A group of consumers has filed a putative class action alleging the Healthy Beverage Co. LLC misleadingly labels its products as "lightly sweetened" because the product contains 20 grams of added sugar, or 40% of the recommended daily intake. Pierre v. Healthy Beverage Co. LLC, NO. 20-4934 (E.D. Penn., filed October 6, 2020). The complaint cites a letter from the Center for Science in the Public Interest to the U.S. Food and Drug Administration alleging the company's representations of its products as "lightly sweetened" are misleading as well as the definition of "lightly" as it appears in a Merriam-Webster dictionary. The plaintiffs allege one cause of action, unjust enrichment, on behalf of a proposed nationwide class.
A group of workers at a Maid-Rite Specialty Foods production plant has filed a lawsuit seeking to compel the Occupational Safety and Health Administration (OSHA) to require Maid-Rite to establish procedures to mitigate the risk of COVID-19 infection. Does v. Scalia, No. 20-1260 (M.D. Penn., filed July 22, 2020). The plaintiffs allege that they face "imminent dangers posed by a workplace that has failed to take the most basic precautions to protect against the spread of COVID-19." The complaint asserts that Maid-Rite is "failing to provide cloth face coverings, configuring the production line in such a way that workers cannot social distance, failing to arrange for social distancing in other areas of the plant, failing to provide adequate handwashing opportunities, creating incentives for workers to attend work sick, failing to inform workers of potential exposures to COVID-19, and rotating-in workers from other facilities in a way that increases the risk…
A group of consumers has filed a putative class action asserting that Nestle USA Inc. and Ferrara Candy Co.’s opaque candy boxes contain too much slack fill. Iglesia v. Nestle USA Inc., No. 20-5971 (D.N.J., filed May 15, 2020). The complaint alleges that Ferrara and Nestle “pioneered a scheme to deceptively sell candy in oversized, opaque boxes that do not reasonably inform consumers that they are half empty. Defendants’ ‘slack-fill’ scam dupes unsuspecting consumers across America to pay for empty space at premium prices.” The complaint also features several photos of boxes with portions cut away, purportedly showing the amount of empty space in an unopened package. For alleged violations of New York, New Jersey, Michigan, Illinois, North Carolina, Texas and Florida consumer-protection statutes, the plaintiffs seek an injunction, restitution, damages and attorney’s fees.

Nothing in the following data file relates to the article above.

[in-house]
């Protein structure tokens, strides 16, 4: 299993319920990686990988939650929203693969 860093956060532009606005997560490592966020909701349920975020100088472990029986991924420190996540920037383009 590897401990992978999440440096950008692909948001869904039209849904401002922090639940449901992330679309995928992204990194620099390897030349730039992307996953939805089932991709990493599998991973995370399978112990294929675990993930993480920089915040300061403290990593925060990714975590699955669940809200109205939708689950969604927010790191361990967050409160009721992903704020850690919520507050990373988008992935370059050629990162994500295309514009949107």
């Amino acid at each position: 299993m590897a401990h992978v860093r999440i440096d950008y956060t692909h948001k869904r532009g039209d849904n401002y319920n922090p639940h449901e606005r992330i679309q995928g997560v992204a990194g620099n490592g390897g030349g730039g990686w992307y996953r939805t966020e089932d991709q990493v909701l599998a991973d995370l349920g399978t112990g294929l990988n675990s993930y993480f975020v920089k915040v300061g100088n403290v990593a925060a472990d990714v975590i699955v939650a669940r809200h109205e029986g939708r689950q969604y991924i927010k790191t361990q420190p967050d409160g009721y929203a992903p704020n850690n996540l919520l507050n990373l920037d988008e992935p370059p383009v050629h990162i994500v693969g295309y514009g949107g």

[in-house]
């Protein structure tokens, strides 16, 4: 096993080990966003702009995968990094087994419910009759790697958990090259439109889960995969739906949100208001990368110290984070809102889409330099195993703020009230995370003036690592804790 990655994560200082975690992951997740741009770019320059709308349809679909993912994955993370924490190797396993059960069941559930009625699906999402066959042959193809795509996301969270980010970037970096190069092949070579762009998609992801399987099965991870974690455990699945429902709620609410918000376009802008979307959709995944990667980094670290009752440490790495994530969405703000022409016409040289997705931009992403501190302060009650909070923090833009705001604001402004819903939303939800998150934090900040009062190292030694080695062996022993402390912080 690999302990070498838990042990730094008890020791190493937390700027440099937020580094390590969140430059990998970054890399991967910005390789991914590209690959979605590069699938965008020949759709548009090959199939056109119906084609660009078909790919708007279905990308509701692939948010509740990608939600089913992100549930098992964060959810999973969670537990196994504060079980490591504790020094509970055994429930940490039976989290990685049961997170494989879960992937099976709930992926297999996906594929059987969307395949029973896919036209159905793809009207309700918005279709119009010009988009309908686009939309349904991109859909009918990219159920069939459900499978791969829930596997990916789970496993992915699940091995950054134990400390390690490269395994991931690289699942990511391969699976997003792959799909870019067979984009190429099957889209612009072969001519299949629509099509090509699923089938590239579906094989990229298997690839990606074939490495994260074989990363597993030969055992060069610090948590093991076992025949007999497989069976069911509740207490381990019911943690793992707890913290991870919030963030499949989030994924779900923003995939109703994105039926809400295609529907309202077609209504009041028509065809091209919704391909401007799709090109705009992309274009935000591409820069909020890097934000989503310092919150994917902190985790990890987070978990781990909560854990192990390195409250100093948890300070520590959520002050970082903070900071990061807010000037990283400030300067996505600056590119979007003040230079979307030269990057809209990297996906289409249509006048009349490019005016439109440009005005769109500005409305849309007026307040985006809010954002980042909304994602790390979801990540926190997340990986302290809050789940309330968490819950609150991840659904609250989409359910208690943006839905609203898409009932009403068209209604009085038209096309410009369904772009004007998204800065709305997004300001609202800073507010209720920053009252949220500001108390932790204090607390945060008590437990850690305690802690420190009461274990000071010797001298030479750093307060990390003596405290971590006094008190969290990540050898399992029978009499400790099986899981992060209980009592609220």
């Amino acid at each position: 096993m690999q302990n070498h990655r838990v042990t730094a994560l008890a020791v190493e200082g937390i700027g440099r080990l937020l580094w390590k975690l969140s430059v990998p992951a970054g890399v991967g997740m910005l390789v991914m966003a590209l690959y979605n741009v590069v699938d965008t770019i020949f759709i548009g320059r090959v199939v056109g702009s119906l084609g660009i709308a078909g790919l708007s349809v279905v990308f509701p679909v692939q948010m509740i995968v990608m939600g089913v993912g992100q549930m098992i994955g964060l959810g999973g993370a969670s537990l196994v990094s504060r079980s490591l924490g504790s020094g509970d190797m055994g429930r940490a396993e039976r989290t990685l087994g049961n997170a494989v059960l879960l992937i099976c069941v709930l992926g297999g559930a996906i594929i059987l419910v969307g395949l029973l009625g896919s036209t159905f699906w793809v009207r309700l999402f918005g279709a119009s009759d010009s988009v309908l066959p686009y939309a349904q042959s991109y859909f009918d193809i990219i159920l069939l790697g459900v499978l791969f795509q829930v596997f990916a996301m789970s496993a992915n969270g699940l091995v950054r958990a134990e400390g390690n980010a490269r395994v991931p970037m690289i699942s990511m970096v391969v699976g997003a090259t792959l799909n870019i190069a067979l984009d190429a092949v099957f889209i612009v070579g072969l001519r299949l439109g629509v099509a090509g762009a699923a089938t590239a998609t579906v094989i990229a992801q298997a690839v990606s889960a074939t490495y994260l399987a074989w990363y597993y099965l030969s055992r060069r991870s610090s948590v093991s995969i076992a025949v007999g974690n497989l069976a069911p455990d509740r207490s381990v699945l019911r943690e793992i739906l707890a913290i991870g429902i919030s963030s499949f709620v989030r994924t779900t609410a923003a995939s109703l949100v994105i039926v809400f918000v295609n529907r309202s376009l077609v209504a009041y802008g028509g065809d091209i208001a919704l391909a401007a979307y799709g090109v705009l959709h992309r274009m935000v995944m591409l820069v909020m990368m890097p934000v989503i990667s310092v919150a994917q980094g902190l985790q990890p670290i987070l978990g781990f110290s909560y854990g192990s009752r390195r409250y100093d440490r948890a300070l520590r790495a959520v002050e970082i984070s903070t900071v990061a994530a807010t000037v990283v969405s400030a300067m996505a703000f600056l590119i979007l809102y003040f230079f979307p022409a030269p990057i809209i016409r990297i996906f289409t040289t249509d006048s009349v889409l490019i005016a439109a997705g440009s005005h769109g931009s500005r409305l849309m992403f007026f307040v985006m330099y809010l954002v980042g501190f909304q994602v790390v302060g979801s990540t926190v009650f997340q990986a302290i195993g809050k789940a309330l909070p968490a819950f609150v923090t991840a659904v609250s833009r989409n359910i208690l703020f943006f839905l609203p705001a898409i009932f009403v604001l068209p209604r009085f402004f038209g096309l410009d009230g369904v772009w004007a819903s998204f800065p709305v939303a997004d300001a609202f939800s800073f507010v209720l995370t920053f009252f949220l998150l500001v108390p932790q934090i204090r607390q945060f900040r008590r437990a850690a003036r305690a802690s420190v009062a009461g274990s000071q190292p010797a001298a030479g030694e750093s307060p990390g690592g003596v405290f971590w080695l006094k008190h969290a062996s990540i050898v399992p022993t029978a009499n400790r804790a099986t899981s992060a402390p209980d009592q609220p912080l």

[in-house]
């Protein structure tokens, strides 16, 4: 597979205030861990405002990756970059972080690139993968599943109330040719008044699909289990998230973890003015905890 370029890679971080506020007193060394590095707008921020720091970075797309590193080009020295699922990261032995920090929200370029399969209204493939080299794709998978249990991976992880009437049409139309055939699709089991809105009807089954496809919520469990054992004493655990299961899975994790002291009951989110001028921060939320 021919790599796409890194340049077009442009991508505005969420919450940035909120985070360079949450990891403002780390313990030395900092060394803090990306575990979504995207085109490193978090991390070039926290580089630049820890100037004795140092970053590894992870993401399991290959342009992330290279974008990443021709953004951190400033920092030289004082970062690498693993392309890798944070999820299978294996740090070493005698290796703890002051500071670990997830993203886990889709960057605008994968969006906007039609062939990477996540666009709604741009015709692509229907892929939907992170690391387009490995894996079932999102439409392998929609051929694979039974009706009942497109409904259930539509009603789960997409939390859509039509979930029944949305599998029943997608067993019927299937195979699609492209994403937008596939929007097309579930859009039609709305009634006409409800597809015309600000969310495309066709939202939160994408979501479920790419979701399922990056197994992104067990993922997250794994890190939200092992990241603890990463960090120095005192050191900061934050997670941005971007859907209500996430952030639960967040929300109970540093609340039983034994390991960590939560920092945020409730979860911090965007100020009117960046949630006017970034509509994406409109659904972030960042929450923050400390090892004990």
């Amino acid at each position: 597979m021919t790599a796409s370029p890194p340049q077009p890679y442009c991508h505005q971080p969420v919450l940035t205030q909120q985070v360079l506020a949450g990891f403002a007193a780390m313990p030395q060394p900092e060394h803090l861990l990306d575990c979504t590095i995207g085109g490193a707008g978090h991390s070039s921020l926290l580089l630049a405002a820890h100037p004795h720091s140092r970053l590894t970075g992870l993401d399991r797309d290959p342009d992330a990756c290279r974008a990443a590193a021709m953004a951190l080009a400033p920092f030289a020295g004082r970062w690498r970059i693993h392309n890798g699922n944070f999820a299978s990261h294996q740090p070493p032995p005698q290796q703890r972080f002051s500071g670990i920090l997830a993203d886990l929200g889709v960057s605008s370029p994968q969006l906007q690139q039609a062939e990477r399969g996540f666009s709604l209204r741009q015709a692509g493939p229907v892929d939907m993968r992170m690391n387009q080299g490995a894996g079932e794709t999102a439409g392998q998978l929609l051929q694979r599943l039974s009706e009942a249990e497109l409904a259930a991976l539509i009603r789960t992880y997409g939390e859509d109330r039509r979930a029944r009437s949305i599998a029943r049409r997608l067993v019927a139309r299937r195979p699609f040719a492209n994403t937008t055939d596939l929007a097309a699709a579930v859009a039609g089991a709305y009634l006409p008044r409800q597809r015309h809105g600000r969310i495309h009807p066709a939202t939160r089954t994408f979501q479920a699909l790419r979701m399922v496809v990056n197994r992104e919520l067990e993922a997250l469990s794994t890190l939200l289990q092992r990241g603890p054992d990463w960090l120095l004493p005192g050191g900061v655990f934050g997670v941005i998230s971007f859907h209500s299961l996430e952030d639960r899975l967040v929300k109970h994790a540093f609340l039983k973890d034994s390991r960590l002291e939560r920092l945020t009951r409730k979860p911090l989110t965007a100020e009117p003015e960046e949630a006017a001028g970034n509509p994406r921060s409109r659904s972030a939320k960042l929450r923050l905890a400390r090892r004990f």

A consumer has filed a putative class action arguing that Dutch Gold Honey Inc. sells honey that lacks the antioxidants for which consumers purchase buckwheat honey, allegedly amounting to fraudulent misrepresentation and fraudulent concealment. Wolfe v. Dutch Gold Honey Inc., No. 19-4562 (E.D. Penn., filed October 1, 2019). “Unknown to Plaintiff and the Class, the Buckwheat Honey sold by Dutch Gold does not contain the antioxidants that consumers prize in buckwheat honey,” the plaintiff asserts. “Moreover, because Dutch Gold buys honey that has been harvested prematurely, Dutch Gold (or the sources it purchases honey from) must dry the honey out, so it heats its Buckwheat Honey to high temperatures for a long enough time that the antioxidants normally found in buckwheat honey are destroyed.” The plaintiff challenges in particular a statement from Dutch Gold’s website asserting that its buckwheat honey “has been demonstrated to have higher levels of antioxidants than…
H.J. Heinz Co. has filed a trademark infringement suit alleging Real Good Food Co. created and sold frozen appetizers described as "Poppers," which Heinz argues it owns the rights to for "frozen appetizers consisting primarily of vegetables, pork and/or cheese, not including shrimp." H.J. Heinz Co. Brands LLC v. Real Good Food Co., No. 19-0915 (W.D. Penn., filed July 26, 2019). Heinz further argues that Real Good Food Co. had actual knowledge of Heinz's rights to the Poppers mark because Real Good Food Co.'s website compares its products to Heinz's TGI Friday's-branded appetizers. Heinz alleges federal trademark counterfeiting, infringement, dilution and unfair competition and seeks injunctive relief, damages and destruction of infringing materials.